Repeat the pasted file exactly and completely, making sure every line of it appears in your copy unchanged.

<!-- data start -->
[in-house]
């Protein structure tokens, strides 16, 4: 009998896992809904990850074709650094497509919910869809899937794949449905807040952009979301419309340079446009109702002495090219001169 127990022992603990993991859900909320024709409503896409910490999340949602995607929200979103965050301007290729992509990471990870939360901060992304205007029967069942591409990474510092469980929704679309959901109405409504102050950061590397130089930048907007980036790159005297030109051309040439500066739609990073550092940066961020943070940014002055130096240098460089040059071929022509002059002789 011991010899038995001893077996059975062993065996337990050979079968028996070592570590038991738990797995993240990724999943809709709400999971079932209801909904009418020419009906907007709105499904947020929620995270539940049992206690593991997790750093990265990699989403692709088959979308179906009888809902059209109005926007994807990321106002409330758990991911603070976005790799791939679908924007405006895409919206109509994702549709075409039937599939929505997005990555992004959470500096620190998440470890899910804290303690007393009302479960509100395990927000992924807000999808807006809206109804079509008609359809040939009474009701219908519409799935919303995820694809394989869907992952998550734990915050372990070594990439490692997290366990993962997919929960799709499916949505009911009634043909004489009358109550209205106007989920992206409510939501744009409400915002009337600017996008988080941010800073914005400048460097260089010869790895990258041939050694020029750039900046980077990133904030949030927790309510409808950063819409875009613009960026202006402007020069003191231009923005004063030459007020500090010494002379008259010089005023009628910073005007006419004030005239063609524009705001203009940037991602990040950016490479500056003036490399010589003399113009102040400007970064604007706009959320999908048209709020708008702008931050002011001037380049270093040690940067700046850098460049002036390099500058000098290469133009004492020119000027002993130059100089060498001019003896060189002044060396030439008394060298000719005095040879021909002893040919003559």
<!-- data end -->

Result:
[in-house]
């Protein structure tokens, strides 16, 4: 009998896992809904990850074709650094497509919910869809899937794949449905807040952009979301419309340079446009109702002495090219001169 127990022992603990993991859900909320024709409503896409910490999340949602995607929200979103965050301007290729992509990471990870939360901060992304205007029967069942591409990474510092469980929704679309959901109405409504102050950061590397130089930048907007980036790159005297030109051309040439500066739609990073550092940066961020943070940014002055130096240098460089040059071929022509002059002789 011991010899038995001893077996059975062993065996337990050979079968028996070592570590038991738990797995993240990724999943809709709400999971079932209801909904009418020419009906907007709105499904947020929620995270539940049992206690593991997790750093990265990699989403692709088959979308179906009888809902059209109005926007994807990321106002409330758990991911603070976005790799791939679908924007405006895409919206109509994702549709075409039937599939929505997005990555992004959470500096620190998440470890899910804290303690007393009302479960509100395990927000992924807000999808807006809206109804079509008609359809040939009474009701219908519409799935919303995820694809394989869907992952998550734990915050372990070594990439490692997290366990993962997919929960799709499916949505009911009634043909004489009358109550209205106007989920992206409510939501744009409400915002009337600017996008988080941010800073914005400048460097260089010869790895990258041939050694020029750039900046980077990133904030949030927790309510409808950063819409875009613009960026202006402007020069003191231009923005004063030459007020500090010494002379008259010089005023009628910073005007006419004030005239063609524009705001203009940037991602990040950016490479500056003036490399010589003399113009102040400007970064604007706009959320999908048209709020708008702008931050002011001037380049270093040690940067700046850098460049002036390099500058000098290469133009004492020119000027002993130059100089060498001019003896060189002044060396030439008394060298000719005095040879021909002893040919003559």